Abortion and the law


Sir, – Could Fintan O’Toole (“160,000 reasons to take action on abortion”, Opinion, August 19th) not ask about the thousands of young men and women, boys, girls and infants, who would today be enjoying what this wonderful world has to give if his 160,000 women had not gone (abroad) for abortion? Why is it so easy to focus on one of the two people involved and shut one’s eyes tight to the existence of the other (as if he/she were merely some sort of threatening growth)? Vituperation is not an answer. – Yours, etc,


Weston Park,

Dundrum, Dublin 14.

Sir, – The subheading on Fintan O Toole’s piece reads “Constitutional provisions on abortion are just the detritus of the ecstatic picnic of theocracy’s final fling”.What a way with words Fintan surely has! However it is worth noting that the word theocracy originates from a Greek word meaning “the rule of God”. It was first coined by Josephus Flavius, a first-century scholar and historian.He used it to describe the form of government favoured by the Jewish population, as opposed to the other forms predominant at the time – monarchy, aristocracy and anarchy. A question for people to ponder is not so much do we still believe in “the rule of God”, but rather do we still believe in “God”. Only then can we start to make sense of the moral questions of our times. – Yours, etc,


Linden Avenue,

Beaumont, Cork.

Sir, – I agree with Ruth Cullen (August 19th) – this situation has resulted in a tiny, premature baby fighting for its life in an incubator. This baby has been denied the physical contact so desperately needed in the crucial early weeks of its life, will never be breastfed, will never know who its parents are (other than that their father was a rapist and their mother tried to kill herself), and will probably struggle with a variety of physical and mental difficulties for the rest of its life.

Is this preferable to an eight-week-old foetus being aborted before its nervous system has developed? Because this is what it comes down to. If you belief life, any life, is always better than none, then you should be thankful that the child exists at all (it would also be nice if someone would step up and adopt the poor little mite). So before we start pointing fingers at other people’s “choices”, let us remember that the mother’s actual preferred choice was either termination or suicide. In neither of these cases would the child have survived (although it probably would have suffered less).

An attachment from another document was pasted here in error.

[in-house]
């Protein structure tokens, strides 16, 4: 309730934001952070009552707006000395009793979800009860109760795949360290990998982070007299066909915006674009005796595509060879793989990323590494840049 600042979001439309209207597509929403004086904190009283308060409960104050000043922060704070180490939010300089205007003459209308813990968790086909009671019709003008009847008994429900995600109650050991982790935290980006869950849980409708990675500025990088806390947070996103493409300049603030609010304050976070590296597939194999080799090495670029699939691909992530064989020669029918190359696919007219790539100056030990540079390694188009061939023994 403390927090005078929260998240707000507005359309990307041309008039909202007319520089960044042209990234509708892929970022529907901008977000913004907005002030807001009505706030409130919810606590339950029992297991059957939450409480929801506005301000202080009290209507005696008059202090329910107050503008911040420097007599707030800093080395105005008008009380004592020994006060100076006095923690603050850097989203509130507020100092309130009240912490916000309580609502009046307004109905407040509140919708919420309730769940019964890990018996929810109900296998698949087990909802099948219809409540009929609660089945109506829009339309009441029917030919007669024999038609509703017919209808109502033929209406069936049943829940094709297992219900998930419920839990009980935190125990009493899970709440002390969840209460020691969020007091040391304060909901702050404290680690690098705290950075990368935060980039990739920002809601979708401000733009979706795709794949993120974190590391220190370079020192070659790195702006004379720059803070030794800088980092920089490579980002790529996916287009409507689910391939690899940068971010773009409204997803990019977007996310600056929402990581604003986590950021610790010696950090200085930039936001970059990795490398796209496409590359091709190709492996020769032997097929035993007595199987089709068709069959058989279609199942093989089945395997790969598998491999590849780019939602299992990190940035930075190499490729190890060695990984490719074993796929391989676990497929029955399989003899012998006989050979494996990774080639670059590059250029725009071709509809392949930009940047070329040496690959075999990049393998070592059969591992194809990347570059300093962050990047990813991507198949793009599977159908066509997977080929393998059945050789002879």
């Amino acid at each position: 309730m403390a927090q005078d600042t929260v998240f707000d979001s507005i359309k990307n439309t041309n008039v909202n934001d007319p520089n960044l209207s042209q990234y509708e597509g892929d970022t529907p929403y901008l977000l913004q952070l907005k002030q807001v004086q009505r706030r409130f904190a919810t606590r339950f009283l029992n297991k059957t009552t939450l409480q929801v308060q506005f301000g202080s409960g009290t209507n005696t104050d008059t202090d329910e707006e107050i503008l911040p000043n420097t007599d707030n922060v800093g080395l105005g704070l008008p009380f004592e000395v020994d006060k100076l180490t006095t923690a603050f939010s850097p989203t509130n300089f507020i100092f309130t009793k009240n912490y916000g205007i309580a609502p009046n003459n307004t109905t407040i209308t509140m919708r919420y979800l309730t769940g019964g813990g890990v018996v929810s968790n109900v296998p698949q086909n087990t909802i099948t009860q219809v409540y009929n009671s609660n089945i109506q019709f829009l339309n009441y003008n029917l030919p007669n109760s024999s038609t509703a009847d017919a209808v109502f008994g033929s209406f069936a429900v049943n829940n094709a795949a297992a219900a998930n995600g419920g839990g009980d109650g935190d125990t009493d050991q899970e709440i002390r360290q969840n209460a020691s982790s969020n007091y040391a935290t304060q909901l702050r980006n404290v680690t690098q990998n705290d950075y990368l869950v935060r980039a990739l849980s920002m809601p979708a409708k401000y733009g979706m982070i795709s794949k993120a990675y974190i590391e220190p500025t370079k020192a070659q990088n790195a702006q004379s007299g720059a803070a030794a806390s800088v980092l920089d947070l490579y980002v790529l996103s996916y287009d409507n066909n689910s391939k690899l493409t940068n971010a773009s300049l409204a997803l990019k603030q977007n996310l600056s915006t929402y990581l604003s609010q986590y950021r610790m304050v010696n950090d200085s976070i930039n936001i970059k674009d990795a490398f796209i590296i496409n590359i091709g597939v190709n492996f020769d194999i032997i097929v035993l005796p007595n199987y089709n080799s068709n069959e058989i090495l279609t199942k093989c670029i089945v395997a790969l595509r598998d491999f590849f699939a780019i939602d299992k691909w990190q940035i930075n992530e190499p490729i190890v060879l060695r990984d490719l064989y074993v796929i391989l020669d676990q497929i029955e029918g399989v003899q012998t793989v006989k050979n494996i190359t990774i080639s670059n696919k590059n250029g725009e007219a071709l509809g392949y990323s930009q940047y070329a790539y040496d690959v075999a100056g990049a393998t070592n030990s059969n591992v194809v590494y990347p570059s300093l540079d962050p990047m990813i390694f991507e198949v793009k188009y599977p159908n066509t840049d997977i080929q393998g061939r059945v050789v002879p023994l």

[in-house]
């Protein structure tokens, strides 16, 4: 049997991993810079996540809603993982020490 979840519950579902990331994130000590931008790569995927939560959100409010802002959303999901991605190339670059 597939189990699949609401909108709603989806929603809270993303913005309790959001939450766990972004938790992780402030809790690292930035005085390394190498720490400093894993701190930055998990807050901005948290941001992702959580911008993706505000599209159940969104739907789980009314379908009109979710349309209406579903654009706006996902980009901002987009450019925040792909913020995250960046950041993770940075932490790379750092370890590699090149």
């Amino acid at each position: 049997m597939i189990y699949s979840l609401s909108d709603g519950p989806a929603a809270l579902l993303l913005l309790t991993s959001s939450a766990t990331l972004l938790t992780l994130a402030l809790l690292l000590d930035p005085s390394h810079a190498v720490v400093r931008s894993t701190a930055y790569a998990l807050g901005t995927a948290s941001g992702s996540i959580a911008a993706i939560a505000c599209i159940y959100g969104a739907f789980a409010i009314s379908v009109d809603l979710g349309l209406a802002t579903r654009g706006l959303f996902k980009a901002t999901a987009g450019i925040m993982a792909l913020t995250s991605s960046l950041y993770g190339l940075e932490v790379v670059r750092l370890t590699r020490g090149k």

So be thankful for this outcome. It’s what you wanted when you voted against allowing women in difficult circumstances any choices at all. Unless, of course, you’d prefer to get out the straitjackets and feeding tubes? – Yours, etc,




Sir, – All this hand-wringing about abortion and other social issues is so typically Irish and makes one fear that despite everything over the last six years, nothing has changed. I think we all know that there won’t be any meaningful reform or change as long as Enda Kenny’s generation of the grey old men from the 1970s is still in control.

The 1937 Constitution is clearly not fit for purpose and was written for an Ireland in a period of time that has no connection to the reality of how Irish people live today. It utterly lacks the classical simplicity of the US or French constitutions which have both stood the test of time and been able to adapt to societal changes. A constitution is not the place to enter sections concerning social issues like marriage, abortion, gay rights or the role of women or men in society. These are issues that should be removed and dealt with by legislation that reflects the popular will of the people at any given point in time and can be changed accordingly.

If you are against gay marriage then don’t marry a gay person and their right to marry won’t affect your life in any way. Similarly if you object to abortion for personal or religious reasons then you won’t have an abortion no matter what the circumstances of your crisis pregnancy. But that doesn’t give you the right to deny another women to make her own decision if she finds herself with a crisis pregnancy.

Of course if the guilt and responsibility for causing a crisis pregnancy in the first place were equally shared with the man who didn’t use contraception, I’m sure the law would be changed far quicker.

These are actually simple issues and yes or no are perfectly reasonable stances to take. It’s about time Irish people stopped looking for the cute hoor solution that solves nothing and faced these issues like grown adults. – Yours, etc,


Canary Wharf,


Sir, – While Fintan O’Toole expresses eloquently the moral indignation any sentient person might feel in relation to the fate of the young woman at the centre of the current abortion debate, I believe he is seriously wrong in attributing the blame for this state of affairs on the Constitution, and on what he refers to as “a long-discarded ideology.”

It is a convenient shorthand for some to blame the Catholic Church for everything from educational trauma to sexual deviance. However, looking at history in the long term, these problems and others, which form part of what we might categorise generally as human suffering, predate the Catholic Church. Indeed the brutality of non-Christian times reaches unimaginable extremes, for example, killing infants by exposure, as the Romans did. The activities of the Islamic State forces in present times should give Mr O’Toole pause for thought.

The facts support the view that the influence of Christianity brought a degree of civilisation that tempered justice with mercy. I believe Mr O’Toole is sadly deluded in thinking that tinkering with the Constitution and getting rid of Christianity would solve any problems. In the real world, suffering is part and parcel of everyone’s life and Christianity is the only “ideology” which makes sense of it. – Yours, etc,


Granville Avenue,